If you take vitamins and minerals to supplement your diet, the chances are that you have at least thought about doing the same for your pets.
We all like to think that we are getting the nutrition we need from our daily diet, but in this age of processed foods and preservatives that add to shelf life, that is not always the case. Similarly, not all pet foods are created equal.
I like to believe that pet parents feed the best that they can afford and are definitely better educated about their pet’s food than ever before. But, just like people, our fur kids, as they go through various life stages, or suffer from age-related problems, or are recovering from surgery or some kind of health set back, need a dietary boost to improve their overall health and well being.
Back in the Nineties, the big buzzword to boost health was nutraceuticals, a word coined by Dr. Stephen DeFelice, founder and chairman of the Foundation for Innovation in Medicine (FIM). He defined a nutraceutical as “any substance that is a food or a part of a food and provides medical or health benefits, including the prevention and treatment of disease.”
It was in the same time frame that veterinarian Dr. Robert M. Collett began researching the degenerative diseases he was seeing in his patients. And in so doing, he determined that there were significant nutritional deficiencies in pet foods, particularly a lack of Omega 3 and Omega 6 fatty acids.And a whole lot more … His work led to the formulation of a product line called The Missing Link, formulations of highly concentrated flaxseed-based additives for pet parents to simply add to the food bowl.
We don’t hear much about nutraceutricals any more as this millennium this term has more or less been replaced by a new buzzword, namely “superfoods”.
And, there is no doubt that research done in the past decade really does put these superfoods such as the Missing Link line-up in a category of their own as researchers discover new benefits from natural resources and perfect ways to ensure a stable delivery of such vital nutrients to the food bowl.
I believe that every pet deserves a general wellness check-up every year and this could be a good time to discuss diet, and in particular,any changes or additions to improve over all health.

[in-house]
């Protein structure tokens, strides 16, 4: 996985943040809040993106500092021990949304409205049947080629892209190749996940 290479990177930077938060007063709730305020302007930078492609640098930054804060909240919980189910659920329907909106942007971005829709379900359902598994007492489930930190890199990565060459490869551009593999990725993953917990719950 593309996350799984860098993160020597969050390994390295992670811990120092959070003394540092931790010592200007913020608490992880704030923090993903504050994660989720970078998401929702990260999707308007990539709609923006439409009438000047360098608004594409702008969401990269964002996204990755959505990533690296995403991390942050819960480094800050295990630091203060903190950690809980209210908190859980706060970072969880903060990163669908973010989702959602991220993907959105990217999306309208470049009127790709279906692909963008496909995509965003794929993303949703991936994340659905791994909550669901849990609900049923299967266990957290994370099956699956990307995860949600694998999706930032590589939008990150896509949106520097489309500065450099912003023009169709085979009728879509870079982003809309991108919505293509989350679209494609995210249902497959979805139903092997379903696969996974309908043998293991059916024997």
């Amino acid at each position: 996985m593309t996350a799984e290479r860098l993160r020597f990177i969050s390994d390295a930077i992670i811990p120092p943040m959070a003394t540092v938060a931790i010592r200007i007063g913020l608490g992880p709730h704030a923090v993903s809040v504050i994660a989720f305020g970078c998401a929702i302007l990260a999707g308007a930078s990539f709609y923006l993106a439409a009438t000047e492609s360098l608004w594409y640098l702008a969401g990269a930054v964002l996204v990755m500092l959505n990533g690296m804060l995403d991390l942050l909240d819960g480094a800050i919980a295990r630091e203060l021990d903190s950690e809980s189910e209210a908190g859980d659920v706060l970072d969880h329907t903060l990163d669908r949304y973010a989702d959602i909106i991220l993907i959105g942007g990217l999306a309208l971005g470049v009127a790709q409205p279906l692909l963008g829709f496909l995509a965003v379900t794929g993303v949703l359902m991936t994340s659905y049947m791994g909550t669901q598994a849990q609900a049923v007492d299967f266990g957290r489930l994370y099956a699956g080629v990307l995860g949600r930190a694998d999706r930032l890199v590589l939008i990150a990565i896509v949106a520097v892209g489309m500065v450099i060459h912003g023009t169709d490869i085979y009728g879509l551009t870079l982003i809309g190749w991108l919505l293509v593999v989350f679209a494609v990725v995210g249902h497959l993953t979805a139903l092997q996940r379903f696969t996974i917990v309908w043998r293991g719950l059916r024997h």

Nevertheless, there are certain signs look for that that should prompt a veterinary opinion at any time. Common symptoms such as a dry, flaky and often itchy skin and a lack-luster coat are common signs of a possible dietary deficiency of Omega 3 and Omega 6 fatty acids. While studies have shown that glucosamine, a 2-amino derivative of glucose, and chondroitin, which is found in animal cartilage, including whale and shark cartilage, have a therapeutic effect on joint and cartilage problems in both cats and dogs. Another superfood being promoted for both human and animals are Green Lipped Mussels said to aid join support.
When my late calico cat California was 15 years old, she pulled a ligament in her hind leg. The vet said that she would have been in worse trouble if she had not been taking glucosamine and chondroitin for a number of years. So basically the point I am making is that the benefits are long term …
The patented formulations in the line-up of superfoods from Missing Link offer balanced amounts of omega 3 and 6 fatty acids to support cardiovascular and intercellular health and also boost nutrient absorption. They contain dietary fiber to promote a healthy digestive system along with various plant nutrients to support overall good health and nutrition. The products are natural and contain no preservatives, corn, wheat, added sugar or any artificial colorants of flavors. The range focuses on skin and coat and joint issues with special emphasis on products for senior dogs and puppies.
In this day and age of everything having to be super convenient, Missing Link superfoods are highly concentrated and in a powder form, making it easy to add to both wet or dry foods. Also it means that a little goes a long way. And, because the products contain live naturally occurring microorganisms must be stored in the refrigerator and used within 90 days of opening.
In the case of California’s accident that resulted in a pulled ligament, it was the vet who determined the injury would have been worse and taken longer to heal if she hadn’t been taking gluconsamine and chrontroitin. But in cases where the issue is a dry flaky skin or a dull fur, it can only take a few weeks to see visible improvement.
Again, anything to do with your pet’s diet needs in-put from your veterinarian who knows your pet well. However, the Missing Link website has a link to the company’s “on site” veterinarian Dr. Gary Clemons. Gary Clemons received his Doctorate of Veterinary Medicine from Ohio State University He is a partner/owner of Milford Animal Hospital and serves as Chairman of the Board of the Emergency Veterinary Clinic of Cincinnati.
Take advantage of this web tool to seek advice. There are also products in the lin-up for birds, rabbits and horses. And, while you are on a “health kick” perhaps you should do some research into superfoods that could boost your health too!
This post was sponsored by The Missing Link. However, all opinions are my own. I only write about topics, events and products that I consider readers will consider useful information and relevant to their interests.